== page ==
The world has witnessed a new era of cooperation on climate change between the United States and China. This cooperation between the world’s two largest economies and carbon emitters played a fundamental role in the international negotiations leading up to the adoption of the Paris Agreement in December 2015. This includes, in particular, the joint announcement of their respective post-2020 climate actions in November 2014 and the crafting of common visions on key issues related to the Paris Outcome in September 2015. The world has high expectations that the United States and China will enhance their future collaboration on climate change. These expectations will be the cornerstone of translating the Paris vision into action. Furthermore, the Joint Presidential Statement released in March 2016 also stressed that “joint efforts by the United States and China on climate change will serve as an enduring legacy of the partnership between our two countries”.
Diplomacy and nuclear issue
Sanctions and Iran’s economy
Iranian Foreign Ministry denounced new U.S. sanctions and said it would impose legal restrictions on American individuals and entities helping “regional terrorist groups” (Reuters, 2/3).
Anglo-Dutch Shell, Italy’s ENI, France’s Total, Russia’s Gazprom and Lukoil, Netherland’s Schlumberger, China’s CNPC and Sinopec, Japan’s Mitsubishi, and more have submitted bids on oil & gas projects in Iran (AFP, 2/4).
Iranian domestic politics
Iran said it arrested number of Islamic State operatives planning to carry out attacks in Tehran. (PressTV, 2/10)
Iranian Ayatollah Seyyed Ali Hosseini Khamenei thanked President Drumpf for revealing “the true face” of the United States (NYT, 2/7).
Iran held military exercises, involving missile and radar systems, one day after new U.S. sanctions were imposed. According to IRGC website, exercises were meant to signal rejection of sanctions (WSJ, 2/4) (Reuters, 2/4).
Lawsuit submitted by Iran to International Court of Justice against U.S. for freezing billions of dollars worth of its assets has been put in motion (PressTV, 2/5).
American operators that organize trips to Iran have begun cancelling tours (NYT, 2/8).
Geopolitics and Iran
Yemen’s Iran-backed Houthi rebels claimed they “successfully” fired ballistic missile at army base in western Riyadh. Saudi Arabia had no immediate comment (AP, 2/6).
Iranian parliamentarian and former IRGC official Mojtaba Zonour warned that Tehran would retaliate against Israel if U.S. launched military strike against Iran. He boasted Iranian missiles could hit Tel Aviv in under seven minutes (Times of Israel, 2/5) (Fars NewsAgency, 2/5).
British Prime Minister Theresa May resisted pressure from Israeli Prime Minister Benjamin Netanyahu to impose new sanctions on Iran (The Guardian, 2/6).
The Iran Working Group was created to serve as a channel for internal discussions on the fundamental issues of the Iranian nuclear challenge. The project, which since summer 2013 has grown dramatically in size and scope, is co-chaired by Professor and Belfer Center Director Graham Allison and Belfer Center Iran Project Director and Fellow for Iran Studies Payam Mohseni. Working Group participants come from the Belfer Center, Harvard University, Brandeis University and MIT, and the group draws upon local expertise that spans nuclear physics and nuclear policy, negotiation strategy, economics, and Iranian politics.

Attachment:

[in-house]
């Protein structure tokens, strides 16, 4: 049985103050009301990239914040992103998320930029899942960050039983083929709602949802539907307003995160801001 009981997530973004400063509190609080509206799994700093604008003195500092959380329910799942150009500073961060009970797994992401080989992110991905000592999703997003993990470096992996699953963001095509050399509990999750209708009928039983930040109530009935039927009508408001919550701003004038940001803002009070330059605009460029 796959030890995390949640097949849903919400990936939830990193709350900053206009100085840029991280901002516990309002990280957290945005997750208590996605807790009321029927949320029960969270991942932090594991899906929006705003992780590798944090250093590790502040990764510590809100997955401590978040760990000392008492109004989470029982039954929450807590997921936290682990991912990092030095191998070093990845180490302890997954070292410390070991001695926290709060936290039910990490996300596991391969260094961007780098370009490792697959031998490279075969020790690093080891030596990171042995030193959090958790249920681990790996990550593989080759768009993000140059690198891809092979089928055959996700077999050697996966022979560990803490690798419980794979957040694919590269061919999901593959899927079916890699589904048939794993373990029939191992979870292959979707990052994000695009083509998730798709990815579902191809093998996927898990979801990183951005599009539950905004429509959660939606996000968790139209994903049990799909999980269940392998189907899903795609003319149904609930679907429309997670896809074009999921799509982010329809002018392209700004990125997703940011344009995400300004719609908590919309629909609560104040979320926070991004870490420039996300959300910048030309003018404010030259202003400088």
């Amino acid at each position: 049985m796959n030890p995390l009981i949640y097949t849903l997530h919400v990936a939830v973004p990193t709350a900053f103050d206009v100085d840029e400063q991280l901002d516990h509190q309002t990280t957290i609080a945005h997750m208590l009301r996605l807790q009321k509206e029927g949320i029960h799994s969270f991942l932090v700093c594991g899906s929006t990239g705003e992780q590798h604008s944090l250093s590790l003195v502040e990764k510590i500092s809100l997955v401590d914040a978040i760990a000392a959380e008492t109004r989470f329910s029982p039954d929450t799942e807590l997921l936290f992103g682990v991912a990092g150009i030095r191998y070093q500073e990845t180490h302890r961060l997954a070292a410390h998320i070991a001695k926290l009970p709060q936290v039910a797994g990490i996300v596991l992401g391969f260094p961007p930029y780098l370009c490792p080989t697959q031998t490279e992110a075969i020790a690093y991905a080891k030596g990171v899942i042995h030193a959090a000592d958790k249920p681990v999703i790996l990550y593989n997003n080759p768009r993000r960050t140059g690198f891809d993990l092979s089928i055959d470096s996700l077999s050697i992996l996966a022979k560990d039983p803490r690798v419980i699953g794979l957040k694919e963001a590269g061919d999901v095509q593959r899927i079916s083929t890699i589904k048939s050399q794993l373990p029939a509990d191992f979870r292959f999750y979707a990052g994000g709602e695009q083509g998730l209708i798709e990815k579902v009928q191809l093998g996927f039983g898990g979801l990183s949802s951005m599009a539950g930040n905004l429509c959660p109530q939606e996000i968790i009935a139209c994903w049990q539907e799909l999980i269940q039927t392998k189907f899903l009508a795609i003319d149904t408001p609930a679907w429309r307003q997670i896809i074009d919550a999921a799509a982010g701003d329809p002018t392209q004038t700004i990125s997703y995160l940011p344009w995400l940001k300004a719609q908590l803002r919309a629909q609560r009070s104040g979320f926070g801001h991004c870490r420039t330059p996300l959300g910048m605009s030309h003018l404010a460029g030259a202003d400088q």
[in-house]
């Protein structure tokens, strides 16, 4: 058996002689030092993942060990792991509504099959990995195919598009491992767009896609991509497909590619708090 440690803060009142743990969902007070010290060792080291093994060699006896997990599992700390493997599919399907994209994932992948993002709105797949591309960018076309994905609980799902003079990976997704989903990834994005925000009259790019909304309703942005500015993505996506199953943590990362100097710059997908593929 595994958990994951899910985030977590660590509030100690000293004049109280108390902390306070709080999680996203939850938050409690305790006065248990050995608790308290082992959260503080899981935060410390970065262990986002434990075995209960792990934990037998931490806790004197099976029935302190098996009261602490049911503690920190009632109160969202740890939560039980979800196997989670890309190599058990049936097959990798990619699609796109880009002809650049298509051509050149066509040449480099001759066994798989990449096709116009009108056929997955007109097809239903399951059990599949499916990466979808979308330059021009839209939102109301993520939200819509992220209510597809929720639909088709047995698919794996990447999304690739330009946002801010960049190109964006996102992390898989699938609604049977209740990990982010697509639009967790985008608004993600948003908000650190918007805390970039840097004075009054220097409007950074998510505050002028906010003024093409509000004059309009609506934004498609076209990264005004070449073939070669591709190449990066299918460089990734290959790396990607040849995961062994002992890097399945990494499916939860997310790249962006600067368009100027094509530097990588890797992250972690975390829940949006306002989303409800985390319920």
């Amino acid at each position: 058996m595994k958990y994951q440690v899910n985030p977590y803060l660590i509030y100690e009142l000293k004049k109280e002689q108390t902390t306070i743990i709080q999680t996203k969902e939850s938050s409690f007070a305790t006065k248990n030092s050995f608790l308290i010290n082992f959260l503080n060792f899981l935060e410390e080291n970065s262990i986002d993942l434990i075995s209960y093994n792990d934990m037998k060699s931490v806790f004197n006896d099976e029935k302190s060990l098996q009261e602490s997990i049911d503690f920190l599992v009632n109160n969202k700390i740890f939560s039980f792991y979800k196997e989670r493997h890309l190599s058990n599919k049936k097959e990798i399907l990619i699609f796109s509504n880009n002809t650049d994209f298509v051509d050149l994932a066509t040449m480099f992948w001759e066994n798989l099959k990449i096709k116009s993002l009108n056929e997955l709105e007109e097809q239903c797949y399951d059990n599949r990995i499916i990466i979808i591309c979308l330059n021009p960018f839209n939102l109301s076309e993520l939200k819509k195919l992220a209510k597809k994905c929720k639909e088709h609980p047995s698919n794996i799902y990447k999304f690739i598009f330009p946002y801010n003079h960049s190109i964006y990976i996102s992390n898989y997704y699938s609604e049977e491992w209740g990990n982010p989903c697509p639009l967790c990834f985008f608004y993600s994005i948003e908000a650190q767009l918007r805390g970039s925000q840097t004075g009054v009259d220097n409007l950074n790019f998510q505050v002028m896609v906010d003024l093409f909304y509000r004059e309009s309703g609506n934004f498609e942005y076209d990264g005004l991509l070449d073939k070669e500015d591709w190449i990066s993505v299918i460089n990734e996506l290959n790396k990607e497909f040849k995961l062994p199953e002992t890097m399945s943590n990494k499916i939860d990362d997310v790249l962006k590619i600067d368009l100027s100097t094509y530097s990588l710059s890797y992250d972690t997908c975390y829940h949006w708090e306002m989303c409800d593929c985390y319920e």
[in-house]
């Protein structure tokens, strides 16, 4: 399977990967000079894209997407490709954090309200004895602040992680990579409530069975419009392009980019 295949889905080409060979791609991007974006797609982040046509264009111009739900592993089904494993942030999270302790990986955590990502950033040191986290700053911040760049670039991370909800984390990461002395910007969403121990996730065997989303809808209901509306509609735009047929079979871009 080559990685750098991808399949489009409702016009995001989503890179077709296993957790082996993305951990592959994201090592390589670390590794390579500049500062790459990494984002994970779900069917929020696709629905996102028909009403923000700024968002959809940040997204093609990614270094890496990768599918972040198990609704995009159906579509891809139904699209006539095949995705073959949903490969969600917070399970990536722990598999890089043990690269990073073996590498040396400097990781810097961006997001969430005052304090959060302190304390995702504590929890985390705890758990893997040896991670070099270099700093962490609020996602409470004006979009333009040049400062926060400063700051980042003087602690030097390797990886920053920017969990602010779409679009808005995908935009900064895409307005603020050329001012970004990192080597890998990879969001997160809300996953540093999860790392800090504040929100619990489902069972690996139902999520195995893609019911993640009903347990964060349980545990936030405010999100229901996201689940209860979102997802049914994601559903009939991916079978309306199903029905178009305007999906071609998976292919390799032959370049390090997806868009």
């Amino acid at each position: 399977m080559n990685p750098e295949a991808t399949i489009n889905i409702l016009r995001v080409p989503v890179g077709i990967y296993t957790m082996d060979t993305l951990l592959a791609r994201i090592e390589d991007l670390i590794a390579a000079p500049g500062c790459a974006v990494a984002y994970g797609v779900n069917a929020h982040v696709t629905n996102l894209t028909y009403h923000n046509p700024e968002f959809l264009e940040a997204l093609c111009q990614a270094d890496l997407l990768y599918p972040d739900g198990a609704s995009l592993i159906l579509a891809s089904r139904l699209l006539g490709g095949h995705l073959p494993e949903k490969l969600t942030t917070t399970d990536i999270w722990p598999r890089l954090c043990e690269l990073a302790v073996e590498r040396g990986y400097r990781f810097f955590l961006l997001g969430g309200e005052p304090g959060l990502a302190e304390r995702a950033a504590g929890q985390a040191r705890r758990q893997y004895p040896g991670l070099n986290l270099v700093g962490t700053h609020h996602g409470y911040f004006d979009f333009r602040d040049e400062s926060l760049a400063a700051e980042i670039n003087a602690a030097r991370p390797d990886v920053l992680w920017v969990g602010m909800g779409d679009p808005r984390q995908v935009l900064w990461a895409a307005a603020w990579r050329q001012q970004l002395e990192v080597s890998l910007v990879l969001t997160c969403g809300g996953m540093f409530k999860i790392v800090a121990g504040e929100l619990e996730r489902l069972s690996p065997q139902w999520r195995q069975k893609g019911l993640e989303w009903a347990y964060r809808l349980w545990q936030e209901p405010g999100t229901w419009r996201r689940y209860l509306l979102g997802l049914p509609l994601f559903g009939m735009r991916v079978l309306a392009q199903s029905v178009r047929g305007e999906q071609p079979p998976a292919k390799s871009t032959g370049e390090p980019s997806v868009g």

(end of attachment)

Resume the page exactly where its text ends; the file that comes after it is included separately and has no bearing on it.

Members of the Iran Working Group meet regularly to dissect the latest developments from the nuclear negotiations between Iran and the West and the economic impacts of international sanctions. The Working Group regularly hosts private, off-the-record discussions on Iran with distinguished scholars and practitioners in the field.
Iran Experts Group
For More Information
The Iran Project is dedicated to promoting the study of contemporary Iranian politics, particularly on issues that pertain to important challenges of international security, such as the Iranian nuclear program, US-Iran relations, and Iran’s role in the Middle East.
From its nuclear program and sponsorship of hostile state and non-state actors to its soft-power influence in the region, Iran has outsized abilities to shape events beyond its borders in a dramatic fashion. The Iran Project seeks to bring greater knowledge and analytic clarity to policy discussions on Iran as an important power in the Middle East region.
Dr. Payam Mohseni, the Director of the Iran Project, frequently travels to Iran to conduct research and is fluent in Persian. His work focuses on the internal policymaking process of the Iranian state, the dynamics of factional politics in post-revolutionary Iran, the political economy of development, and the Islamic Revolutionary Guards. Mohseni also teaches Iranian and Middle East politics at Harvard’s Department of Government.
The mission of the Iran Project is threefold:
- To produce advanced, policy-relevant knowledge on salient issues of Iranian affairs
- To serve as a hub in a network that synergizes scholarly collaborations and intellectual discussions among Iran experts and analysts across the world
- To become a diplomatic bridge to advance dialogue between students and scholars in Iran and the United States, particularly for the Harvard University community, as well as to support the efforts of Iranian students and those involved in Iranian studies at Harvard University across disciplines
Research Focus Areas
- The Iranian nuclear program, implementation challenges for the JCPOA, and its implications for regional order
- Iranian domestic and foreign politics, elite factional dynamics, Iran’s role in the Middle East, sectarian conflict in the region, and Iranian soft power and ideology
- The Iranian economy, Iran’s business environment, its economic policymaking process, sanctions, and the country’s energy sector